Entegris (NASDAQ: ENTG) seems to use debt rather sparingly


Warren Buffett said: “Volatility is far from synonymous with risk”. When we think about how risky a business is, we always like to look at its use of debt because debt overload can lead to bankruptcy. Above all, Entégris, Inc. (NASDAQ: ENTG) is in debt. But does this debt worry shareholders?

Why Does Debt Bring Risk?

Debt helps a business until the business struggles to repay it, either with new capital or with free cash flow. If things really go wrong, lenders can take over the business. However, a more common (but still costly) event is when a company has to issue stock at bargain prices, constantly diluting shareholders, just to strengthen its balance sheet. That said, the most common situation is where a business manages its debt reasonably well – and to its own advantage. When we think of a business’s use of debt, we first look at cash flow and debt together.

See our latest review for Entegris

What is the debt of Entegris?

As you can see below, Entegris had $ 936.4 million in debt in July 2021, up from $ 1.18 billion the year before. On the other hand, it has $ 401.0 million in cash, resulting in net debt of around $ 535.3 million.

NasdaqGS: ENTG History of debt to equity October 23, 2021

How strong is Entegris’ balance sheet?

Zooming in on the latest balance sheet data, we can see that Entegris had a liability of US $ 260.5 million due within 12 months and a liability of US $ 1.10 billion due beyond. In compensation for these obligations, it had cash of US $ 401.0 million as well as receivables valued at US $ 309.9 million due within 12 months. It therefore has a liability totaling US $ 646.4 million more than its cash and short-term receivables combined.

Given that Entegris has a whopping market cap of US $ 18.6 billion, it’s hard to believe that these liabilities pose a big threat. But there are enough liabilities that we would certainly recommend that shareholders continue to monitor the balance sheet going forward.

In order to measure a company’s debt relative to its profits, we calculate its net debt divided by its earnings before interest, taxes, depreciation and amortization (EBITDA) and its profit before interest and taxes (EBIT) divided by its interest. debtors (its interest coverage). Thus, we consider debt versus earnings with and without amortization charges.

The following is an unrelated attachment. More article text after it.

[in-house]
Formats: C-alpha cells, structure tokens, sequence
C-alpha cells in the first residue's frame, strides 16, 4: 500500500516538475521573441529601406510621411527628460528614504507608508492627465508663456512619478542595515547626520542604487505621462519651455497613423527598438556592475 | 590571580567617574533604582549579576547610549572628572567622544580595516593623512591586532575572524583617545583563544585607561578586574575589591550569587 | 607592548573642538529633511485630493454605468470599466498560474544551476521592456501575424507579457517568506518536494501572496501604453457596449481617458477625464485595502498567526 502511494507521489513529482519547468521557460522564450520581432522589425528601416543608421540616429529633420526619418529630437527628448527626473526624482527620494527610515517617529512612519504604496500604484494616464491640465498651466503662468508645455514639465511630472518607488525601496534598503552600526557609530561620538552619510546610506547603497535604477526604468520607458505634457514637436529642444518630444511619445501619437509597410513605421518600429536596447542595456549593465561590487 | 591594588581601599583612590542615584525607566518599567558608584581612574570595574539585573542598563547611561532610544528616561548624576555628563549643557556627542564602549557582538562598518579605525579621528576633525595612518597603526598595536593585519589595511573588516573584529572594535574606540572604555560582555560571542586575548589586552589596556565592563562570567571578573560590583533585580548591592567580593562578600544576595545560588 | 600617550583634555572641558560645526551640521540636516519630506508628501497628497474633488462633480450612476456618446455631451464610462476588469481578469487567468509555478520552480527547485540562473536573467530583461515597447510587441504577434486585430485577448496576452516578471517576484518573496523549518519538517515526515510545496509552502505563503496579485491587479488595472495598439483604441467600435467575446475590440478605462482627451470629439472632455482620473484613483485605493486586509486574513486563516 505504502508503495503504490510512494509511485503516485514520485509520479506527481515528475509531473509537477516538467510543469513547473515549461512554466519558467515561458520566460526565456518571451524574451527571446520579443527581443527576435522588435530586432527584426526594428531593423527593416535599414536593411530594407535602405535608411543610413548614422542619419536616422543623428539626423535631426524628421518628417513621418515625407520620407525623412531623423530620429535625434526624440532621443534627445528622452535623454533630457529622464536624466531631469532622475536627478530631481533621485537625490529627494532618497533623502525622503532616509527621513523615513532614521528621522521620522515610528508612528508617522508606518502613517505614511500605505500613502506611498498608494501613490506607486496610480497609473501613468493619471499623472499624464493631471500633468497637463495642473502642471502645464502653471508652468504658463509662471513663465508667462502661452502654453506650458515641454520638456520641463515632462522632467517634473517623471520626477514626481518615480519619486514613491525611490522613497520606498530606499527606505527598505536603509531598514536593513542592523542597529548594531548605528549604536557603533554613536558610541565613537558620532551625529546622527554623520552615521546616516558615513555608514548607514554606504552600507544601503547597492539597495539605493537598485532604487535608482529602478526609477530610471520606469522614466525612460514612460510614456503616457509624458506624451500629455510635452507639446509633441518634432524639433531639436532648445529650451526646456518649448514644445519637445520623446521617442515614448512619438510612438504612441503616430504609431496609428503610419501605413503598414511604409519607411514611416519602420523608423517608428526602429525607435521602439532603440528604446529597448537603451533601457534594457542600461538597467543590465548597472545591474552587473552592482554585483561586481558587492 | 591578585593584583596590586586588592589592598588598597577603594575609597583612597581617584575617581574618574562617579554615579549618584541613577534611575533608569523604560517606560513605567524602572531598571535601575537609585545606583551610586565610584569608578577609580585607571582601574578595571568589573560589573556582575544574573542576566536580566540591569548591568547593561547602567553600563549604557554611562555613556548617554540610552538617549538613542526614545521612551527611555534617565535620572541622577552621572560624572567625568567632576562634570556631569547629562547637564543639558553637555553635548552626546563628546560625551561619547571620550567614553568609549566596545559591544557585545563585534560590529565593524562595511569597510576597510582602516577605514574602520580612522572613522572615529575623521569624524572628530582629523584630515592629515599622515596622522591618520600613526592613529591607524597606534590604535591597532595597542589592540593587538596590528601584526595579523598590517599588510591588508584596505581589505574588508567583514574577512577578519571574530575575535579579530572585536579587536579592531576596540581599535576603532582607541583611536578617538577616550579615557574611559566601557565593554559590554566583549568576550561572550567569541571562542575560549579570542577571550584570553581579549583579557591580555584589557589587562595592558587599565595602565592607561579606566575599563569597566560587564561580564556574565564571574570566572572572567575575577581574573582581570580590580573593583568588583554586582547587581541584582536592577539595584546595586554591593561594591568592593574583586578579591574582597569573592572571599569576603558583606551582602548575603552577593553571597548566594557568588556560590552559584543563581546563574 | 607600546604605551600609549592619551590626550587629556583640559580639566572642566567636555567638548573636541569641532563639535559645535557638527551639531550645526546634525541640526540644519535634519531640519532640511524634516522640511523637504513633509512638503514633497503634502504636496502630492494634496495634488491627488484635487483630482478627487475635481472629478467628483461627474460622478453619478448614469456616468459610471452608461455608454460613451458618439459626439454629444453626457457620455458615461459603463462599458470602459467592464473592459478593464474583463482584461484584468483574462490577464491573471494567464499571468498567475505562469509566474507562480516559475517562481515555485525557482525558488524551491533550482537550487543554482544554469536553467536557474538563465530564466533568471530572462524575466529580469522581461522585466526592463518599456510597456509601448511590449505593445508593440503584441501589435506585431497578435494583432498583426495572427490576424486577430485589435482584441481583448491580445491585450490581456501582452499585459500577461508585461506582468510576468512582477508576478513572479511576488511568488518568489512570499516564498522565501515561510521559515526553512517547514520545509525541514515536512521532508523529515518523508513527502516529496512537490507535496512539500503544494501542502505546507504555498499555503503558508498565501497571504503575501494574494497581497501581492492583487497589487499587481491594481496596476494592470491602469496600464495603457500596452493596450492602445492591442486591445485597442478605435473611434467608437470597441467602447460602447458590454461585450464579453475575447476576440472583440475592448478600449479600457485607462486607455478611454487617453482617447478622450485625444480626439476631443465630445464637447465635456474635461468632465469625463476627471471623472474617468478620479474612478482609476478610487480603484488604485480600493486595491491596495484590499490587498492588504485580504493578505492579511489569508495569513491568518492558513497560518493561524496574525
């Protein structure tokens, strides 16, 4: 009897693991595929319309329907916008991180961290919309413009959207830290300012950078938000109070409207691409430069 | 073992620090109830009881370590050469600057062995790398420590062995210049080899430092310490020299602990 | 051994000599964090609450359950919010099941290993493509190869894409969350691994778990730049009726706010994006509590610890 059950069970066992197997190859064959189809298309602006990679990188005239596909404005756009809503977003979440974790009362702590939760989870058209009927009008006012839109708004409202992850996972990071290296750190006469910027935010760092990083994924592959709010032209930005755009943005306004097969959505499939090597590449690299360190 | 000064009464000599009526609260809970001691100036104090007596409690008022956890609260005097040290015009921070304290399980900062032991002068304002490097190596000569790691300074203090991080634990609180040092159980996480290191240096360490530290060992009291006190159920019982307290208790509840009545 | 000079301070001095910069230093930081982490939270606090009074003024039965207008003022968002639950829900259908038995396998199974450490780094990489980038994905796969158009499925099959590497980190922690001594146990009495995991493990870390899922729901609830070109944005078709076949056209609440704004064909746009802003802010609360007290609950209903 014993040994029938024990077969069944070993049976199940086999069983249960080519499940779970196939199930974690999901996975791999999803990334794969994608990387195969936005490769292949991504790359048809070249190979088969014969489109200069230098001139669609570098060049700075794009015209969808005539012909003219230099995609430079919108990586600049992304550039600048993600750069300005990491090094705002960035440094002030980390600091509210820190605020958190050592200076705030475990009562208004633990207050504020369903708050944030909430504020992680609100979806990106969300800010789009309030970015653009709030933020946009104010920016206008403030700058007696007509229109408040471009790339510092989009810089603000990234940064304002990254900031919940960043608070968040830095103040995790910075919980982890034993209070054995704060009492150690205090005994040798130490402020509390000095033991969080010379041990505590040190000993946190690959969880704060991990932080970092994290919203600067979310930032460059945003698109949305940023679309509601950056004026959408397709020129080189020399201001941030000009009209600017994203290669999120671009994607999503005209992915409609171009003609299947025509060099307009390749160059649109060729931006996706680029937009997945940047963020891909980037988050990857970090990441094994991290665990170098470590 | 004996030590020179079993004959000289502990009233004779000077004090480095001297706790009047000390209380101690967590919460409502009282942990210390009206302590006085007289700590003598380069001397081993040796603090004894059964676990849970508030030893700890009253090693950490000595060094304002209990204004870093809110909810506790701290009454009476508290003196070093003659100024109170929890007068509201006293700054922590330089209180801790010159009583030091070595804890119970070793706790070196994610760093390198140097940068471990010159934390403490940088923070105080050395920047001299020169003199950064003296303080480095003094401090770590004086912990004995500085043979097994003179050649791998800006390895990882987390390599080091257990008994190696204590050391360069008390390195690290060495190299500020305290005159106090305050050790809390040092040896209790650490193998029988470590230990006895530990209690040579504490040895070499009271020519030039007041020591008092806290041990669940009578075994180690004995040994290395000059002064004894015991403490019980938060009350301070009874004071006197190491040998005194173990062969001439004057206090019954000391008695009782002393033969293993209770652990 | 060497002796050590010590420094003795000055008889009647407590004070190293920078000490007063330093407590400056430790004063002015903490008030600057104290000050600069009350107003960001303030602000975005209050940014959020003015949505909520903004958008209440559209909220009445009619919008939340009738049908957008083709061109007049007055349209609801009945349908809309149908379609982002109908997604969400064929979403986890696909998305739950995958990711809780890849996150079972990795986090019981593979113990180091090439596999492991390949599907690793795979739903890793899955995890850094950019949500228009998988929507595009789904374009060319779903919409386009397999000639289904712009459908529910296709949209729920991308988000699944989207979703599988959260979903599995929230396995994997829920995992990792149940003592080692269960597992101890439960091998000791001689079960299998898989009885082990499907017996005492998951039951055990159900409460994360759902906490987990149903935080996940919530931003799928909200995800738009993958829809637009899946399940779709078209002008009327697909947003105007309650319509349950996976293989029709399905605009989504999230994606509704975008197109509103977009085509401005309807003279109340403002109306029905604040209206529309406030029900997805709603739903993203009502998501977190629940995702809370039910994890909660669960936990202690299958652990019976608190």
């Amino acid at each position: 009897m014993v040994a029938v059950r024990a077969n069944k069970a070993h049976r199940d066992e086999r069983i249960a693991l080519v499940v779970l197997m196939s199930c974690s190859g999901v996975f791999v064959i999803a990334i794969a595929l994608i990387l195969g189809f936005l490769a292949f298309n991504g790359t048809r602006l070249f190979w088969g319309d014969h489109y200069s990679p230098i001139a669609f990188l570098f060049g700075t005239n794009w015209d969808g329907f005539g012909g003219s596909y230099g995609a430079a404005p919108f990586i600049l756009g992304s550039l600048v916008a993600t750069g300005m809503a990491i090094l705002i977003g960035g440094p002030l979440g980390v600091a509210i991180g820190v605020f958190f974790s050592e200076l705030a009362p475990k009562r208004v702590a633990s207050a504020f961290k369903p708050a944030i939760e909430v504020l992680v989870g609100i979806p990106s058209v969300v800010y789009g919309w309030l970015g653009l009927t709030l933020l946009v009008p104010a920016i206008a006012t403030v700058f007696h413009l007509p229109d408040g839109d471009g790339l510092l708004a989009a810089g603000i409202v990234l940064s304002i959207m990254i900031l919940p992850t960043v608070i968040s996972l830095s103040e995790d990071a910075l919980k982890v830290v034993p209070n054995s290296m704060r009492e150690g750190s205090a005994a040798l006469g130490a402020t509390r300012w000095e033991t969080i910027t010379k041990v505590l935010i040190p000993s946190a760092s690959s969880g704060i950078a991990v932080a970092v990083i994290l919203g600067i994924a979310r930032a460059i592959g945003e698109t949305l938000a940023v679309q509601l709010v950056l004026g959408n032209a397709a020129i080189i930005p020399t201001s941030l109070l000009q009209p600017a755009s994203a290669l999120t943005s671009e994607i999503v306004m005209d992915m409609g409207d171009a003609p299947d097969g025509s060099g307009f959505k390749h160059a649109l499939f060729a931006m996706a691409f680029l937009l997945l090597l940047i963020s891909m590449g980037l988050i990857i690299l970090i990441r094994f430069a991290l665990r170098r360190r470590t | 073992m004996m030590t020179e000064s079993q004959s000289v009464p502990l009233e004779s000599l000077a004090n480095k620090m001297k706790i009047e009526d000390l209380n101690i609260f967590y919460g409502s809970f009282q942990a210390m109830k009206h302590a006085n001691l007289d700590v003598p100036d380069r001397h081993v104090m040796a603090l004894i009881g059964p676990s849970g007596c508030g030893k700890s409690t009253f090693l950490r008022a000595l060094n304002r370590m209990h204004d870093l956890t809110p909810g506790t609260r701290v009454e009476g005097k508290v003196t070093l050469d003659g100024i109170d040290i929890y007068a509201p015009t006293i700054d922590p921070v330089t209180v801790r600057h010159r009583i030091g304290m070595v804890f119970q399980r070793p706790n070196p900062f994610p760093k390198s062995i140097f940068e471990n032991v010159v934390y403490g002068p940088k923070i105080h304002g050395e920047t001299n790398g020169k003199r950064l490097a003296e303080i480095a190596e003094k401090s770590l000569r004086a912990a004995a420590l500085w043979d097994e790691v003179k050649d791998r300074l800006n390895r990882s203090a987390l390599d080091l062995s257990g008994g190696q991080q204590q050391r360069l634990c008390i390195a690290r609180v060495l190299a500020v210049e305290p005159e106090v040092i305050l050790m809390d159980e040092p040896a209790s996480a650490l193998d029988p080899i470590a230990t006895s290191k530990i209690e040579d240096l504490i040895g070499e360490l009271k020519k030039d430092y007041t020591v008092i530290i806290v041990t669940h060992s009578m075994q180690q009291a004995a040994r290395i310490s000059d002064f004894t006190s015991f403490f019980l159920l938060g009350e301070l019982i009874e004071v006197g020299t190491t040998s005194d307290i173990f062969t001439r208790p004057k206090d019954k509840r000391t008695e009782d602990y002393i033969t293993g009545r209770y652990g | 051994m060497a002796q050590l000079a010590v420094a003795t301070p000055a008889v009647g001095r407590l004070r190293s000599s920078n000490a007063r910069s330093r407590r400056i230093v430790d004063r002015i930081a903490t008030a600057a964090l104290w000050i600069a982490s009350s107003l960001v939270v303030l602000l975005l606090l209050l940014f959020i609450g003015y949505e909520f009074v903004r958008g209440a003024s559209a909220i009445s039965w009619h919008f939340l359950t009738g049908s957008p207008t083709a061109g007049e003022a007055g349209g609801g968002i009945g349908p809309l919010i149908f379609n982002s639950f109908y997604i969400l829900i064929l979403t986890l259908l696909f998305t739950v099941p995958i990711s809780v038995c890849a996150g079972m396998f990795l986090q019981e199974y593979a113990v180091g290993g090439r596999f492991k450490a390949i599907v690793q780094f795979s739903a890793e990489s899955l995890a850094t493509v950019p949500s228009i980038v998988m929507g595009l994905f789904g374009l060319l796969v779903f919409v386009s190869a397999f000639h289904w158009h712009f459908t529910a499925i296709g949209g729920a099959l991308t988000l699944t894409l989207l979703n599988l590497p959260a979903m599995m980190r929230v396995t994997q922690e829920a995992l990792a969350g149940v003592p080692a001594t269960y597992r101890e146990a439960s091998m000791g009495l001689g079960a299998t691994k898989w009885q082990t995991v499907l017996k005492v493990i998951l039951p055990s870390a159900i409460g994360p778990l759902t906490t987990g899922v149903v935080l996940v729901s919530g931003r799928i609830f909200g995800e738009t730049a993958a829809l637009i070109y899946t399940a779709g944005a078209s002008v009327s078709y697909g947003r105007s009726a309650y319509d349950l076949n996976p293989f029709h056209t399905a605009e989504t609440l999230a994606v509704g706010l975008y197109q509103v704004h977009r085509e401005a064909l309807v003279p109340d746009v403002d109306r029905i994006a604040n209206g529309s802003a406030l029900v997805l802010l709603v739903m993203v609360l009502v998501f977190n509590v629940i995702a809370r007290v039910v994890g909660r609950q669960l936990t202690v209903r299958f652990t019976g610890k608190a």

Entegris has a low net debt to EBITDA ratio of just 0.88. And its EBIT easily covers its interest costs, being 10.1 times higher. We could therefore say that he is no more threatened by his debt than an elephant is by a mouse. On top of that, we are happy to report that Entegris has increased its EBIT by 41%, reducing the specter of future debt repayments. The balance sheet is clearly the area you need to focus on when analyzing debt. But ultimately, the future profitability of the business will decide whether Entegris can strengthen its balance sheet over time. So, if you want to see what the professionals think, you might find this free analyst earnings forecast report interesting.

Finally, while the IRS may love accounting profits, lenders only accept hard cash. The logical step is therefore to examine the proportion of this EBIT that corresponds to the actual free cash flow. Over the past three years, Entegris has generated strong free cash flow equivalent to 69% of its EBIT, roughly what we expected. This free cash flow puts the business in a good position to repay debt, if any.

Our point of view

The good news is that Entegris’ demonstrated ability to increase EBIT delights us like a fluffy puppy does a toddler. And that’s just the start of the good news since its coverage of interest is also very encouraging. Overall, we do not believe that Entegris is taking bad risks, as its debt seems modest. We are therefore not worried about the use of a small leverage on the balance sheet. When analyzing debt levels, the balance sheet is the obvious starting point. But at the end of the day, every business can contain risks that exist off the balance sheet. For example – Entegris a 2 warning signs we think you should be aware.

If you are interested in investing in companies that can generate profits without the burden of debt, check out this page free list of growing companies that have net cash on the balance sheet.

This Simply Wall St article is general in nature. We provide commentary based on historical data and analyst forecasts using only unbiased methodology and our articles are not intended to be financial advice. It does not constitute a recommendation to buy or sell shares and does not take into account your goals or your financial situation. Our aim is to bring you long-term, targeted analysis based on fundamental data. Note that our analysis may not take into account the latest announcements from price sensitive companies or qualitative material. Simply Wall St has no position in the mentioned stocks.

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